ACL reconstruction goes under the microscope
You don't have to be an avid sports fan to recognize the term "ACL injury." Damage to the anterior cruciate ligament (ACL)—a tendon in the knee—is prevalent even among amateur sports players, and treatment often requires ACL reconstruction, which involves tendon replacement. However, which replacement tendon is most suitable remains controversial. Osaka Metropolitan University scientists took a step further in the quest for an optimal tendon by evaluating the microscopic anatomy of two popular ACL reconstruction options. Their findings were reported in the American Journal of Sports Medicine.
Located in the middle of the knee, the ACL—a band of tissue connecting thigh bones and shin bones—is of vital importance in keeping the knee joint stable. "Two common grafts, or replacement tendons, for ACL reconstruction are bone-patellar tendon-bone (BPTB) and quadriceps tendon-patellar bone (QTB) grafts," said lead researcher Professor Hiroaki Nakamura. ACL reconstruction patients often face graft damage at the ACL femoral insertion site, requiring special attention to this area.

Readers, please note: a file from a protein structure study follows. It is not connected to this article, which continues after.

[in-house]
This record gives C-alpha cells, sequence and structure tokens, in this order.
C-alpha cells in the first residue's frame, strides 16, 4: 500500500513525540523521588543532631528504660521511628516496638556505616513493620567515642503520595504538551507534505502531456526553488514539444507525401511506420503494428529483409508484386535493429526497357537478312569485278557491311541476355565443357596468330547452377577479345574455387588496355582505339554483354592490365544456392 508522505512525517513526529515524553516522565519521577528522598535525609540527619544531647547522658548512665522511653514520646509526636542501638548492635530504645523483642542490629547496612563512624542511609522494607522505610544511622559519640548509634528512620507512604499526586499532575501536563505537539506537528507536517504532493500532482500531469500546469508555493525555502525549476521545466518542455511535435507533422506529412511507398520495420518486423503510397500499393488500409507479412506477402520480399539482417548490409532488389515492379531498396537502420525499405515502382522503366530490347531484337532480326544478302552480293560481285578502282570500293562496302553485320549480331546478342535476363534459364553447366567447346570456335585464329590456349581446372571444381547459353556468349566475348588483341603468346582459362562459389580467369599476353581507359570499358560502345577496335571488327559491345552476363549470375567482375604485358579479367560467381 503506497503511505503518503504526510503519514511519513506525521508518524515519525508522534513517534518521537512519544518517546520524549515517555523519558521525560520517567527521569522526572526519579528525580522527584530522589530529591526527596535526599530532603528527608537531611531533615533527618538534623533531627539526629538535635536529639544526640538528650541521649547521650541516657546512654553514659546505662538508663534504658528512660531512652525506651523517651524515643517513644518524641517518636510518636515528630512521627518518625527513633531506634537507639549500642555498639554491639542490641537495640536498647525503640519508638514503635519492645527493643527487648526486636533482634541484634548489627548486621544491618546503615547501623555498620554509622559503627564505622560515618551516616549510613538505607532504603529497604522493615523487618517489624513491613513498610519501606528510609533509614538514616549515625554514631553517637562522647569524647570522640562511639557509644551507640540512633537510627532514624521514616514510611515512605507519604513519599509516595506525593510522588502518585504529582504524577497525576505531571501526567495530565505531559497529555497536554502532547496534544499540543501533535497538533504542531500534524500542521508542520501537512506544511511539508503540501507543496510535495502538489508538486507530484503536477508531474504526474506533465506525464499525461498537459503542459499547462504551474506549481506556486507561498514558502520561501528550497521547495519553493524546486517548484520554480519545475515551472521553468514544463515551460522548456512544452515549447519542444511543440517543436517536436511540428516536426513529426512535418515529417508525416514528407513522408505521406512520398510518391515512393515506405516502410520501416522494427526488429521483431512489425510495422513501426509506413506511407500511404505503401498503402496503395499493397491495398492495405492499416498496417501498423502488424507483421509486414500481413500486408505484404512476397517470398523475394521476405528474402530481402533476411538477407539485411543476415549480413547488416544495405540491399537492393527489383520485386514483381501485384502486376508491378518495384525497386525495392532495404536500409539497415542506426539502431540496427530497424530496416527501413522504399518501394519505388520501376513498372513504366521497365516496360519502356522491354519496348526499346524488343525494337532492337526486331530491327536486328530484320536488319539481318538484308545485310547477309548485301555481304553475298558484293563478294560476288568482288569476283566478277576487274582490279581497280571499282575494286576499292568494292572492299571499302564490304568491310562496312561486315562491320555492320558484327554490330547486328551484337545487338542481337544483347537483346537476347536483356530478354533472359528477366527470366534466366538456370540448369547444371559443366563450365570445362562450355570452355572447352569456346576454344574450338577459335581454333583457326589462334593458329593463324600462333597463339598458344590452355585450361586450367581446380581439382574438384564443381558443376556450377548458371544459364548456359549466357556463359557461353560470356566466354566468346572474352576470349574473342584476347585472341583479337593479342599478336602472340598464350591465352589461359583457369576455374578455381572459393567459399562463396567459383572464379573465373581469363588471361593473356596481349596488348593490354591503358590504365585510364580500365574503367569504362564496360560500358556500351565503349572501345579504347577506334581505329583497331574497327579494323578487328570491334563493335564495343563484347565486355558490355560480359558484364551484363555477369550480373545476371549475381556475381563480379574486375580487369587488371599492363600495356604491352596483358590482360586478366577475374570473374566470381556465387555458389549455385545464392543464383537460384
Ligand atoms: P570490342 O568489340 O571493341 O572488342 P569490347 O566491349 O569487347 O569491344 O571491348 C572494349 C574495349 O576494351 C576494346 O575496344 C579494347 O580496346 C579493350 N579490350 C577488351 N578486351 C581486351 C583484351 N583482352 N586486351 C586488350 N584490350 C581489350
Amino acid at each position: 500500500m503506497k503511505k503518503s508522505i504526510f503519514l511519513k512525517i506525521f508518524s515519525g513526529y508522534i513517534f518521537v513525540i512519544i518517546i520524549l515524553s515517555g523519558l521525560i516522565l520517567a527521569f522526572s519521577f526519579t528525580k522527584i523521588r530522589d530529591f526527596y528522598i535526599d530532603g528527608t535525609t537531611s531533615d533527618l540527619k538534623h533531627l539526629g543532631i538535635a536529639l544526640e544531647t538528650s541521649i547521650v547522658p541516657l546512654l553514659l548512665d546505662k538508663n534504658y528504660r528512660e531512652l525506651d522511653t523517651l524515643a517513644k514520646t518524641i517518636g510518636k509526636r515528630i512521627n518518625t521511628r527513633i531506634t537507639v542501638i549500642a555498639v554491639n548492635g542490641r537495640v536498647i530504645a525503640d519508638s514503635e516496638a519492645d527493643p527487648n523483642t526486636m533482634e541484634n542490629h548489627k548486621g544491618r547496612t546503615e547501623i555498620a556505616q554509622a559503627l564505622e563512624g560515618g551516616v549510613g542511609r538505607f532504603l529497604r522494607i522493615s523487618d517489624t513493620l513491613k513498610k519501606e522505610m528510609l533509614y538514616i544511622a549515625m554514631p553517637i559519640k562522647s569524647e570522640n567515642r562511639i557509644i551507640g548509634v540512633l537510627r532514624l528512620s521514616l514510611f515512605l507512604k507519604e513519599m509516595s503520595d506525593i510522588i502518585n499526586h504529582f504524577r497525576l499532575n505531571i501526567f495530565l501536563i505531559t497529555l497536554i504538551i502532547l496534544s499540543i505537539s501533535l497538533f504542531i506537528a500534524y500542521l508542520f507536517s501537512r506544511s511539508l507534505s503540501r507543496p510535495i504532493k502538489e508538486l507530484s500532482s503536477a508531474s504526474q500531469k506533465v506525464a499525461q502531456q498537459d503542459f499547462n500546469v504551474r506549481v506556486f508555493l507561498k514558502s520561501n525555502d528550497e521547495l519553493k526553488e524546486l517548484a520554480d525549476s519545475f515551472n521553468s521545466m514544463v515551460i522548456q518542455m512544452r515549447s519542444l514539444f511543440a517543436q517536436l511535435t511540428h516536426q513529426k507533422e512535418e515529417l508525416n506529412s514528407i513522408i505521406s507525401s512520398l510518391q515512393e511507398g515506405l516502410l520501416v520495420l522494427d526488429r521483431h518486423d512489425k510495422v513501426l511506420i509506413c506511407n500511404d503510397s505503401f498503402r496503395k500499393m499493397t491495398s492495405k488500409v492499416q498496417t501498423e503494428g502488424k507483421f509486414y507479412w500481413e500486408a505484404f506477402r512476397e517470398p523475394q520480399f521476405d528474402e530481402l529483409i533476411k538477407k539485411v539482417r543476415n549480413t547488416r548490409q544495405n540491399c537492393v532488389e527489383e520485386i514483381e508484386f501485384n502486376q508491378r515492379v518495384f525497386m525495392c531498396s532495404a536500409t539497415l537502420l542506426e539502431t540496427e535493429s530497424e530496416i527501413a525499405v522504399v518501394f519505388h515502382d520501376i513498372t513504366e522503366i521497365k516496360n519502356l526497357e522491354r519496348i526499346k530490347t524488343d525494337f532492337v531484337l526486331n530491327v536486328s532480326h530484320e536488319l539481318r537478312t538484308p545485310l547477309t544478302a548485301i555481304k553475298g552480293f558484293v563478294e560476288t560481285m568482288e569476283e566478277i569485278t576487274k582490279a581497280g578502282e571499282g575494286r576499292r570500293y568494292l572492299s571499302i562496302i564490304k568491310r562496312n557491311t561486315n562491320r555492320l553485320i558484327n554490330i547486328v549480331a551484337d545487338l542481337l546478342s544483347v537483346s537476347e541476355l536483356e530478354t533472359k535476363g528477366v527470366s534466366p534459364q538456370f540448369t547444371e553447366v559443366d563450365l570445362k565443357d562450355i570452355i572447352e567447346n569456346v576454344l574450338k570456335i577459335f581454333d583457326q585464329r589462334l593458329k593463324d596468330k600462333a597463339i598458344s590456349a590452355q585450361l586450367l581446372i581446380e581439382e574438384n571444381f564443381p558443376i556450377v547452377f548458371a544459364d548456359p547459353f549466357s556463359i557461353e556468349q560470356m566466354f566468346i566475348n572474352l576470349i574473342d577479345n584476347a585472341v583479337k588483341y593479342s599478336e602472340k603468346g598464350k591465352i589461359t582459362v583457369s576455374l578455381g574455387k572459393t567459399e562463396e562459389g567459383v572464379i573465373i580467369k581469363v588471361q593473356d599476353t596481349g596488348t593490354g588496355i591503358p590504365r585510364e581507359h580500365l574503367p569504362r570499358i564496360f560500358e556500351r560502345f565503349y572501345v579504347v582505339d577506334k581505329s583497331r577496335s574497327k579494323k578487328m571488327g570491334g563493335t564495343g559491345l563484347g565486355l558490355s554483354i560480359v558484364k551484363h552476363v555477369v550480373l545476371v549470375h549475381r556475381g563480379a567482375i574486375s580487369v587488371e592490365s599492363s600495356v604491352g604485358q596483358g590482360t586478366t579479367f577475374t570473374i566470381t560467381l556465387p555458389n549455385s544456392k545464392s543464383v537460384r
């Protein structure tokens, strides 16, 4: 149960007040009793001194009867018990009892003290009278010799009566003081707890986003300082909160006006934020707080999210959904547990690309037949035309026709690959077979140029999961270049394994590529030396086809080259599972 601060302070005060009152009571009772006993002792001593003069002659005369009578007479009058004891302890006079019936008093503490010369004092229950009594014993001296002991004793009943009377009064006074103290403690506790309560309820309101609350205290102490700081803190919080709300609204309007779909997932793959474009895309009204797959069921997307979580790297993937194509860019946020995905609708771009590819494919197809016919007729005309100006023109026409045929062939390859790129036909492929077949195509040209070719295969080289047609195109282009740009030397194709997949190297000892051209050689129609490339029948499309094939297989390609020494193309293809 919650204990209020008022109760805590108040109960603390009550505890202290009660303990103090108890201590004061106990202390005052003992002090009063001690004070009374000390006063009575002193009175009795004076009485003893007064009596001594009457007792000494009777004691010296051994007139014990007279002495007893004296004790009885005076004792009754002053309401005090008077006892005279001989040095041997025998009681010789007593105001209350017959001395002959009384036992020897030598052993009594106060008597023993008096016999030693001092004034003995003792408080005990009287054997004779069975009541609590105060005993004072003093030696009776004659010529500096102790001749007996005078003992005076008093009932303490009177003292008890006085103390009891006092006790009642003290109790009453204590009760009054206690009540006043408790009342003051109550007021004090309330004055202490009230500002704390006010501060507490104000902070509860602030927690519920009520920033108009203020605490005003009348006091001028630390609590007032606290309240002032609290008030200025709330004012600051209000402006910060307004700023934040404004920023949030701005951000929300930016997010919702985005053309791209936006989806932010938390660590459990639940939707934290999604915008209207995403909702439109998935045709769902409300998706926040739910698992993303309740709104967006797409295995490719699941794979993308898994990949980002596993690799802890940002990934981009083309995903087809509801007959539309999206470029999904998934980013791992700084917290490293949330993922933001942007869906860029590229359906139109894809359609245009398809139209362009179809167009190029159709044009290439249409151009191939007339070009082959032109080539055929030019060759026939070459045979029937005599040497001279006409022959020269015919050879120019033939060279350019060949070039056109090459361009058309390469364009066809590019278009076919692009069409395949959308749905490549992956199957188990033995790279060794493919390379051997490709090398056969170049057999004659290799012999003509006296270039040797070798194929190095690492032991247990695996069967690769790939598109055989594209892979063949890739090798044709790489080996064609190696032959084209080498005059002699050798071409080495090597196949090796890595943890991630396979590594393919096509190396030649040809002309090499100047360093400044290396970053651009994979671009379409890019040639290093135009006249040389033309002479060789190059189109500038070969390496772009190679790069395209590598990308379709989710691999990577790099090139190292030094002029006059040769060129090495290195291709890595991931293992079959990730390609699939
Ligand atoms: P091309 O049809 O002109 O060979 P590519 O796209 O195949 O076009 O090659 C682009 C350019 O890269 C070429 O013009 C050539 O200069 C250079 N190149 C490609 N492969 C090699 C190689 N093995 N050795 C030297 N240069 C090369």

The research team evaluated the relative suitability of QTB and BPTB grafts by comparing their similarity to the ACL at femoral insertion sites. The team experimented with the ACL, QTB, and BPTB taken from the knees of 20 human cadavers, along with performing CT scans in 18 living patients whose ACL reconstruction made use of either QTB or BTPB grafts. The collected information included insertion width and thickness, ligament attachment angle, and graft bending angle (GBA) as well as another corresponding angle.
Statistical analysis shows that compared with the ACL, the insertion width and thickness of the QTB grafts were greater, while those of the BTBP grafts were significantly smaller. Greater similarity in ligament attachment angle was observed between the ACL and QTB grafts than between the ACL and BTBP grafts. The difference between the GBA and the corresponding angle was also significantly smaller in the QTB grafts than in the BTPB grafts, suggesting that the former does not bend as much as the latter; this results in a lower risk of excessive stress on the insertion site and therefore a lower probability of graft damage.
The study findings contribute to potential improvement in ACL injury treatment. "Our results show that the QTB graft had greater similarity to the ACL at the femoral insertion site, indicating it as a more suitable option for ACL reconstruction," concluded first author Takuya Kinoshita, MD. "We hope to verify this advantage of QTB grafts through clinical results in the future."